Spring AOP is used to modularize cross-cutting concerns in an application. Using Spring AOP is simpler than using full AspectJ. Spring AOP is implemented in pure Java. Spring AOP does not need to control the class loader hierarchy and is thus suitable for use in a Java EE web container or application server.

Spring Data Access

Spring has good support for interaction with the data-access layer and business or service layer. Its comprehensive support for transaction management makes it ideal for enterprise applications. Spring Framework provides a consistent abstraction for transaction management.

Spring ORM

Spring ORM module helps the application using Spring framework in integratiing with Java Persistence API (JPA), Hibernate, Java Data Objects (JDO), and iBATIS SQL Maps for resource management, various data-access object (DAO) implementations, and most of the transaction management strategies available. It uses Dependency Injection to support all the features of O/R (object relational) mapping tools. The major goal of Spring’s ORM integration is to have clear application layering, using any data-access and transaction technology, and loose coupling of application objects.

Spring Web

In line with the philosophy on which the framework is based—to enable choice—this module looks into the integration of Spring Framework with other favorite web technologies, such as Struts and JSF, showing you how to pick and choose a presentation layer. While Spring allows using your own presentation layer of your choice but gives you advantages associated with using the framework and aids in data-access abstraction, declarative transaction management and flexibility in the overall configuration of your application.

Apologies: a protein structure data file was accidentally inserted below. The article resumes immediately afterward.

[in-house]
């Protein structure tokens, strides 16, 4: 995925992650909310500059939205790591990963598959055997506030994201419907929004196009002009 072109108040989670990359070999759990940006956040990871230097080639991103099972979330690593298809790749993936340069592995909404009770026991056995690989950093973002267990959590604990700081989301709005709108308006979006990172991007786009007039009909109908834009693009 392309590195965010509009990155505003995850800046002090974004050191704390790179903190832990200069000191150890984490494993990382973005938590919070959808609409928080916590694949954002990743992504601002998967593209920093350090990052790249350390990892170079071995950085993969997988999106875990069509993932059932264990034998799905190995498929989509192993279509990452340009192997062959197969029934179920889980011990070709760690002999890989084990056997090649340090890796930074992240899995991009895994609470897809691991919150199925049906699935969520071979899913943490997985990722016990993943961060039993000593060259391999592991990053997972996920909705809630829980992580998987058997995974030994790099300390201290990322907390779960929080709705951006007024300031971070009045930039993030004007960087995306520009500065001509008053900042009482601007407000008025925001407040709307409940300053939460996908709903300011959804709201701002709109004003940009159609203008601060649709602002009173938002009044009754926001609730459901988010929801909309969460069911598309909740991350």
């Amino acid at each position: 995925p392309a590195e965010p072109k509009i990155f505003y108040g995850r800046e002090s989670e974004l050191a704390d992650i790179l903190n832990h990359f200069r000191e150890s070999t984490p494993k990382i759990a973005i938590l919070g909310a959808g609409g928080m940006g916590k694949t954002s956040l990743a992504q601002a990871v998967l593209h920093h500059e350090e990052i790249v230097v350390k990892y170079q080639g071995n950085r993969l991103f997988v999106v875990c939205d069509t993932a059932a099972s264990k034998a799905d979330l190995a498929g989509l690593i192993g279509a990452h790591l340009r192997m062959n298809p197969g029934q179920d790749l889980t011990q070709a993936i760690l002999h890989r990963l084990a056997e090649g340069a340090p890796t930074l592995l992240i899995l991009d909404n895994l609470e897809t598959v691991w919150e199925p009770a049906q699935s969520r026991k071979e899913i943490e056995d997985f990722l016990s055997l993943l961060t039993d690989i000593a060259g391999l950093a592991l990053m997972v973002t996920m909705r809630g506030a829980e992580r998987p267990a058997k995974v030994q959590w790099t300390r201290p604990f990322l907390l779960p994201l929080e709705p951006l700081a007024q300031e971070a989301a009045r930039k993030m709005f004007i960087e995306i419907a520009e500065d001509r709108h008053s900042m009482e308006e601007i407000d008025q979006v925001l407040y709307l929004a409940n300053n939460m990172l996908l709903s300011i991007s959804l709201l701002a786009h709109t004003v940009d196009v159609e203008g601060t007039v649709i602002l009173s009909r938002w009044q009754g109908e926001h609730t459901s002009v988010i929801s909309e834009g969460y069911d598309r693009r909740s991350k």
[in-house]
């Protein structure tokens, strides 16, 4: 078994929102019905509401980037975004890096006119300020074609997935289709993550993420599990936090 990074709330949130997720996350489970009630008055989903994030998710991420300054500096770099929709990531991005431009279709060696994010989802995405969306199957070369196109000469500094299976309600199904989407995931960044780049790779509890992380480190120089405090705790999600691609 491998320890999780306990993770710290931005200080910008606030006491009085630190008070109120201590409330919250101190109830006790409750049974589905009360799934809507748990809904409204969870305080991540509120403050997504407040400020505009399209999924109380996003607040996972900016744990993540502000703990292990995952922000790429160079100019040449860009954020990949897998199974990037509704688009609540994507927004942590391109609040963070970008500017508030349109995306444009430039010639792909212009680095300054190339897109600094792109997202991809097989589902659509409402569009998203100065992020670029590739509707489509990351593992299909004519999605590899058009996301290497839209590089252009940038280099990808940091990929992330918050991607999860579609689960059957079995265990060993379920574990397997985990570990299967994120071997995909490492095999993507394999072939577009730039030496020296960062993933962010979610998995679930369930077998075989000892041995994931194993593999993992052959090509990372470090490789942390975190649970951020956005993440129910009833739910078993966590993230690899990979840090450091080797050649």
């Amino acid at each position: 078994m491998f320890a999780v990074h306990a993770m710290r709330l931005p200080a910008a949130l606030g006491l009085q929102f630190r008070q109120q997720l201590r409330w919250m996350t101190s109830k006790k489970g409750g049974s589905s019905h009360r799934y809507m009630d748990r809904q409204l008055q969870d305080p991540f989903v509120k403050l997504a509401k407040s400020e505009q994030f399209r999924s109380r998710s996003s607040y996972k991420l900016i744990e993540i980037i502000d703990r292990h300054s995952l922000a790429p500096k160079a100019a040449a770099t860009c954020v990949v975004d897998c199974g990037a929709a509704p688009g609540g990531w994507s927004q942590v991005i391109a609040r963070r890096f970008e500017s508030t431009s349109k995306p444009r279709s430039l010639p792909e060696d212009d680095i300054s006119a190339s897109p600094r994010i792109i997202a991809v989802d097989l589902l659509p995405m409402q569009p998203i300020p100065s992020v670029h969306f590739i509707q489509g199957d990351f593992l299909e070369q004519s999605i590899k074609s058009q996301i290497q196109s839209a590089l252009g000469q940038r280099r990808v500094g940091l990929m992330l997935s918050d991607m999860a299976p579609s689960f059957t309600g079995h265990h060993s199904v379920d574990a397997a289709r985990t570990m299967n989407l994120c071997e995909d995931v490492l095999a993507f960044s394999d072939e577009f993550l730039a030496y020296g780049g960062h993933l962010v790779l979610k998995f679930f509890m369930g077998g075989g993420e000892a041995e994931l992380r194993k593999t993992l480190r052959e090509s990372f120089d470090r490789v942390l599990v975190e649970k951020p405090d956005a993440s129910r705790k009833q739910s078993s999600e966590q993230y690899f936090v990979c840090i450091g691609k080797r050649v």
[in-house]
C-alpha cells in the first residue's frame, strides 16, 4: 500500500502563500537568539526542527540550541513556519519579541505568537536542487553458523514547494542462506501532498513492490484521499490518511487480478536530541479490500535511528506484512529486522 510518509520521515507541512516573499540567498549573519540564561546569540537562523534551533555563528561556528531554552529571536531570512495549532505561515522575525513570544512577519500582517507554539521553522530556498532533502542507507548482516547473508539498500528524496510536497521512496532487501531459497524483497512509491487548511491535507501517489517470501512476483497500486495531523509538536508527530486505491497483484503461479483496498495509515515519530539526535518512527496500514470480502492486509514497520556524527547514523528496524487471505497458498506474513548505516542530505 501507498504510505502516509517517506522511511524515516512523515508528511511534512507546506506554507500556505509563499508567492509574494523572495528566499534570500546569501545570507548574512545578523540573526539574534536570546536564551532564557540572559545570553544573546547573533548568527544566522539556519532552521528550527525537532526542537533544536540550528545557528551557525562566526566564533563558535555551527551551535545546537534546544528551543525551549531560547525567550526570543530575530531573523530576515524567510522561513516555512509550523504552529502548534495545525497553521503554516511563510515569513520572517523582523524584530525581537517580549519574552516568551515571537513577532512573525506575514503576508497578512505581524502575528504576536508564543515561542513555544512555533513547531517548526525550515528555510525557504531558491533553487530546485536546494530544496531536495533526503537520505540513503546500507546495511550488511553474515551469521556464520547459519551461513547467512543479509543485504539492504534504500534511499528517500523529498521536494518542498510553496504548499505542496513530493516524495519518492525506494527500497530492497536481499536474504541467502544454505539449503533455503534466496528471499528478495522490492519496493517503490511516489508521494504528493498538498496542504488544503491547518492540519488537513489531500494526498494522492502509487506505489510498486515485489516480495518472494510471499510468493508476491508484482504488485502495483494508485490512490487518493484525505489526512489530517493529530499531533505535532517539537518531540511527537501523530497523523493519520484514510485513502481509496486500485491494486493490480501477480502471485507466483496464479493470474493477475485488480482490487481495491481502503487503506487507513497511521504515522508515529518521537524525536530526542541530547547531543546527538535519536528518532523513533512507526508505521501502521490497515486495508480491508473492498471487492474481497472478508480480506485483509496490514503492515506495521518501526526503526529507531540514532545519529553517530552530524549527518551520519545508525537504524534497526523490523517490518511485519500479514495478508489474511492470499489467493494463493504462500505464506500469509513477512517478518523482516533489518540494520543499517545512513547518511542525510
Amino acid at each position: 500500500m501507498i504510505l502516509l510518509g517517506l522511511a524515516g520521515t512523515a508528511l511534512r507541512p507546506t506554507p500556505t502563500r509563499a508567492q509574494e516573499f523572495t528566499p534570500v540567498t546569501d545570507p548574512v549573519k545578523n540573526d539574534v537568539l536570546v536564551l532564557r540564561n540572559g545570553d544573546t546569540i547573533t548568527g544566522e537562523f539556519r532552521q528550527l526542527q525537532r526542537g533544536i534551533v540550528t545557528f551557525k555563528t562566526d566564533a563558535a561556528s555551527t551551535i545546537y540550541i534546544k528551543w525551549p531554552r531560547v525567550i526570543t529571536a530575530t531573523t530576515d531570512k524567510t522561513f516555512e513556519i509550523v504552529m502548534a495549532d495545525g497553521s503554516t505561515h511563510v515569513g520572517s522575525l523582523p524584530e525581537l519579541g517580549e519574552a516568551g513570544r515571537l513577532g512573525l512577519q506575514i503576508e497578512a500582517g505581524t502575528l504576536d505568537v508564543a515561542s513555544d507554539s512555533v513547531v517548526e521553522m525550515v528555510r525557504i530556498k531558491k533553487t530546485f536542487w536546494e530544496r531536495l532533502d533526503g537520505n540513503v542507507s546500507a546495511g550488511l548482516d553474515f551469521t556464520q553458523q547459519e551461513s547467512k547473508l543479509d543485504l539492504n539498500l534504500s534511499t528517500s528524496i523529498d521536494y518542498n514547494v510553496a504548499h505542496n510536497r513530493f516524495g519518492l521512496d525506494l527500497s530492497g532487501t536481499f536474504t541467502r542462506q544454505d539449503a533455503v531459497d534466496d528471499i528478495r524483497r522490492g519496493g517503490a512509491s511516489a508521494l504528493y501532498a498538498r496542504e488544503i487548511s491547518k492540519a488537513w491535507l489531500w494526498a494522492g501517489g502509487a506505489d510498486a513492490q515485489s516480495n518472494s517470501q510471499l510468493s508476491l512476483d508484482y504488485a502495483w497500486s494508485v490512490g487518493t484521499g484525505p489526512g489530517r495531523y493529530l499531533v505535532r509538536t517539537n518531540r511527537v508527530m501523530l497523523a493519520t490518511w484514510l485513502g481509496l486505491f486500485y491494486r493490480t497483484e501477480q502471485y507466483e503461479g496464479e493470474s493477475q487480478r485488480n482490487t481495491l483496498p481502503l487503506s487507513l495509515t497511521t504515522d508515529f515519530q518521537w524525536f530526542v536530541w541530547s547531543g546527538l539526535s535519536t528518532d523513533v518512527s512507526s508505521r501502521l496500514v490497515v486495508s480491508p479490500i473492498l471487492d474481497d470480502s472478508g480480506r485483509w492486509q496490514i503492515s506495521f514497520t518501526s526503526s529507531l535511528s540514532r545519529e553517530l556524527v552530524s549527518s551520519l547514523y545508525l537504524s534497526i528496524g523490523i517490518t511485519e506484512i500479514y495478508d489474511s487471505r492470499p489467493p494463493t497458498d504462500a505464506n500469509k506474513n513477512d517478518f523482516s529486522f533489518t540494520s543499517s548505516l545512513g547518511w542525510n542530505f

Spring Web MVC

In the case of a Web presentation layer, Spring wanted to give the community something unique and more. This was realized by having its own Web MVC framework, Spring MVC. Spring MVC’s key design principle of “Open for extension and closed for modification” means that the framework is always open to extensions but, because of certain design considerations, some classes are marked as final, which means developers cannot override them to introduce their own specific behaviors.

Spring Security

The Spring Security project is regarded as the de-facto framework for securing Spring applications and provides a powerful and highly customizable authentication and authorization framework. Founded in 2003, it is the most developed and widely used Spring project. Spring Security integrates seamlessly with other Spring technologies such as Spring MVC, Spring Web Flow, Spring Web Services, and other modules within the framework.

Spring Integration

Spring Integration provides an extension of the Spring programming model to support the well-known Enterprise Integration Patterns. If you are looking for a lightweight message system to integrate into your Spring application, this module is ideal. It offers adapters that can provide you with high-level abstraction over Spring’s support for scheduling, remoting, and messaging.

Spring Batch

Spring Batch provides a lightweight and comprehensive batch framework, which allows development of batch applications important to an enterprise application. Bulk processing is an integral part in any mission-critical application, and this module makes it easy and straightforward.